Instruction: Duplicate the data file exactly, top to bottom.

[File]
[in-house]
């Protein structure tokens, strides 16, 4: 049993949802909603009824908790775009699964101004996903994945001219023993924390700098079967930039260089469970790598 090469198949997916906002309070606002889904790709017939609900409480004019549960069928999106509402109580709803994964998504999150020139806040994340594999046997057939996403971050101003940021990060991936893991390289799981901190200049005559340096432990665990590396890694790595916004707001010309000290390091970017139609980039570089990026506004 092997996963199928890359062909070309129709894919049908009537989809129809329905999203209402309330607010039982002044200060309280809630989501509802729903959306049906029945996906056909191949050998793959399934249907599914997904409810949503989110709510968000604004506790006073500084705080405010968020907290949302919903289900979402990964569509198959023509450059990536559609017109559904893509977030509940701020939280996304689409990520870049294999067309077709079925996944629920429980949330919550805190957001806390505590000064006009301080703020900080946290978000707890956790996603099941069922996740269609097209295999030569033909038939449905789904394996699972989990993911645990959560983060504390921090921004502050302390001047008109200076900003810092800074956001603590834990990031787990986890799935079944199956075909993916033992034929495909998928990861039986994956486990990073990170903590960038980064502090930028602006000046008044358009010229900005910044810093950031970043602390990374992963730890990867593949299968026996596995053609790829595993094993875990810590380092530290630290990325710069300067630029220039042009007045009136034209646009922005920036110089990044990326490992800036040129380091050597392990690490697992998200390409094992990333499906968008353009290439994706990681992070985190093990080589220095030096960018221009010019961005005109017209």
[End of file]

[in-house]
């Protein structure tokens, strides 16, 4: 049993949802909603009824908790775009699964101004996903994945001219023993924390700098079967930039260089469970790598 090469198949997916906002309070606002889904790709017939609900409480004019549960069928999106509402109580709803994964998504999150020139806040994340594999046997057939996403971050101003940021990060991936893991390289799981901190200049005559340096432990665990590396890694790595916004707001010309000290390091970017139609980039570089990026506004 092997996963199928890359062909070309129709894919049908009537989809129809329905999203209402309330607010039982002044200060309280809630989501509802729903959306049906029945996906056909191949050998793959399934249907599914997904409810949503989110709510968000604004506790006073500084705080405010968020907290949302919903289900979402990964569509198959023509450059990536559609017109559904893509977030509940701020939280996304689409990520870049294999067309077709079925996944629920429980949330919550805190957001806390505590000064006009301080703020900080946290978000707890956790996603099941069922996740269609097209295999030569033909038939449905789904394996699972989990993911645990959560983060504390921090921004502050302390001047008109200076900003810092800074956001603590834990990031787990986890799935079944199956075909993916033992034929495909998928990861039986994956486990990073990170903590960038980064502090930028602006000046008044358009010229900005910044810093950031970043602390990374992963730890990867593949299968026996596995053609790829595993094993875990810590380092530290630290990325710069300067630029220039042009007045009136034209646009922005920036110089990044990326490992800036040129380091050597392990690490697992998200390409094992990333499906968008353009290439994706990681992070985190093990080589220095030096960018221009010019961005005109017209």